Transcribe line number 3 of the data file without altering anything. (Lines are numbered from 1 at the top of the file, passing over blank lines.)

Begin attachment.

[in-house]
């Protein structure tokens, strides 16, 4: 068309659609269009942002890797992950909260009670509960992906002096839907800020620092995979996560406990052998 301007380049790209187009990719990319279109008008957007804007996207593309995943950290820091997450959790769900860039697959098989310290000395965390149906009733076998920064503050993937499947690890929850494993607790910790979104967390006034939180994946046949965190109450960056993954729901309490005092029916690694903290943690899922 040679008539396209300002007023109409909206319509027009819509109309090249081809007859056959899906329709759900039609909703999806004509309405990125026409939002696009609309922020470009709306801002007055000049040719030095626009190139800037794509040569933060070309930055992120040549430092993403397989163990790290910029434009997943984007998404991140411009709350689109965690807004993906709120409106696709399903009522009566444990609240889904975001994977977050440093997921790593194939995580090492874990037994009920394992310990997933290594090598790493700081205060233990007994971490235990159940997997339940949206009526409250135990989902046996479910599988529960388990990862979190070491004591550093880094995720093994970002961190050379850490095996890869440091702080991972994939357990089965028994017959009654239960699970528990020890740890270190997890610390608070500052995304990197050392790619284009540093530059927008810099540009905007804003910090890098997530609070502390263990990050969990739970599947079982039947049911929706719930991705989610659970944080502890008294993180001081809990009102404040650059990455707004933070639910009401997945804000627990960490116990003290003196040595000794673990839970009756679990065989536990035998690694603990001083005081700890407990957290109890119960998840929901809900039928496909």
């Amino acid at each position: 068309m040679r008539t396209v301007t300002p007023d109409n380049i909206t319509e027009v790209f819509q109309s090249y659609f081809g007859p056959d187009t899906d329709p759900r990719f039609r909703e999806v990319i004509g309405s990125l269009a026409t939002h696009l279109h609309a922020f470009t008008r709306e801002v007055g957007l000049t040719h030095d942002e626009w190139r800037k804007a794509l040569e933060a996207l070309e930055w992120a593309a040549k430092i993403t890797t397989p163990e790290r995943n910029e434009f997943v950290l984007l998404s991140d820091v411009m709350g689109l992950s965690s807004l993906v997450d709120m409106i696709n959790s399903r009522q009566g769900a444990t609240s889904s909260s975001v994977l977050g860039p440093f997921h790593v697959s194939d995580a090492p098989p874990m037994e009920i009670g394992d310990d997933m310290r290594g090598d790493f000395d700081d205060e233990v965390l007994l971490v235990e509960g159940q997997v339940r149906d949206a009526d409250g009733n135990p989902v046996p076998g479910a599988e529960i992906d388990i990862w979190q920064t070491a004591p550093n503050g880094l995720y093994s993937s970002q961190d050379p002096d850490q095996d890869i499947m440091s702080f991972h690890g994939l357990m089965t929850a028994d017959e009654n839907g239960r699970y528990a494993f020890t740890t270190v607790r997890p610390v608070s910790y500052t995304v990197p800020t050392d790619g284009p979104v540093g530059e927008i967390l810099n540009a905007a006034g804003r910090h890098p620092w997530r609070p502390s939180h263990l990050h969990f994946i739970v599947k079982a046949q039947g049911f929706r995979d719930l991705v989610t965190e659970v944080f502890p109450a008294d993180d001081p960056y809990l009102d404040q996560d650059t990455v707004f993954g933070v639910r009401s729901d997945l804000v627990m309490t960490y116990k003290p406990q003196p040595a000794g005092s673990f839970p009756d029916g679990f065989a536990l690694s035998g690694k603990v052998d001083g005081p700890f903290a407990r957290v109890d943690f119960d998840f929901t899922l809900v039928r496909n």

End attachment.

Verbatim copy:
């Amino acid at each position: 068309m040679r008539t396209v301007t300002p007023d109409n380049i909206t319509e027009v790209f819509q109309s090249y659609f081809g007859p056959d187009t899906d329709p759900r990719f039609r909703e999806v990319i004509g309405s990125l269009a026409t939002h696009l279109h609309a922020f470009t008008r709306e801002v007055g957007l000049t040719h030095d942002e626009w190139r800037k804007a794509l040569e933060a996207l070309e930055w992120a593309a040549k430092i993403t890797t397989p163990e790290r995943n910029e434009f997943v950290l984007l998404s991140d820091v411009m709350g689109l992950s965690s807004l993906v997450d709120m409106i696709n959790s399903r009522q009566g769900a444990t609240s889904s909260s975001v994977l977050g860039p440093f997921h790593v697959s194939d995580a090492p098989p874990m037994e009920i009670g394992d310990d997933m310290r290594g090598d790493f000395d700081d205060e233990v965390l007994l971490v235990e509960g159940q997997v339940r149906d949206a009526d409250g009733n135990p989902v046996p076998g479910a599988e529960i992906d388990i990862w979190q920064t070491a004591p550093n503050g880094l995720y093994s993937s970002q961190d050379p002096d850490q095996d890869i499947m440091s702080f991972h690890g994939l357990m089965t929850a028994d017959e009654n839907g239960r699970y528990a494993f020890t740890t270190v607790r997890p610390v608070s910790y500052t995304v990197p800020t050392d790619g284009p979104v540093g530059e927008i967390l810099n540009a905007a006034g804003r910090h890098p620092w997530r609070p502390s939180h263990l990050h969990f994946i739970v599947k079982a046949q039947g049911f929706r995979d719930l991705v989610t965190e659970v944080f502890p109450a008294d993180d001081p960056y809990l009102d404040q996560d650059t990455v707004f993954g933070v639910r009401s729901d997945l804000v627990m309490t960490y116990k003290p406990q003196p040595a000794g005092s673990f839970p009756d029916g679990f065989a536990l690694s035998g690694k603990v052998d001083g005081p700890f903290a407990r957290v109890d943690f119960d998840f929901t899922l809900v039928r496909n």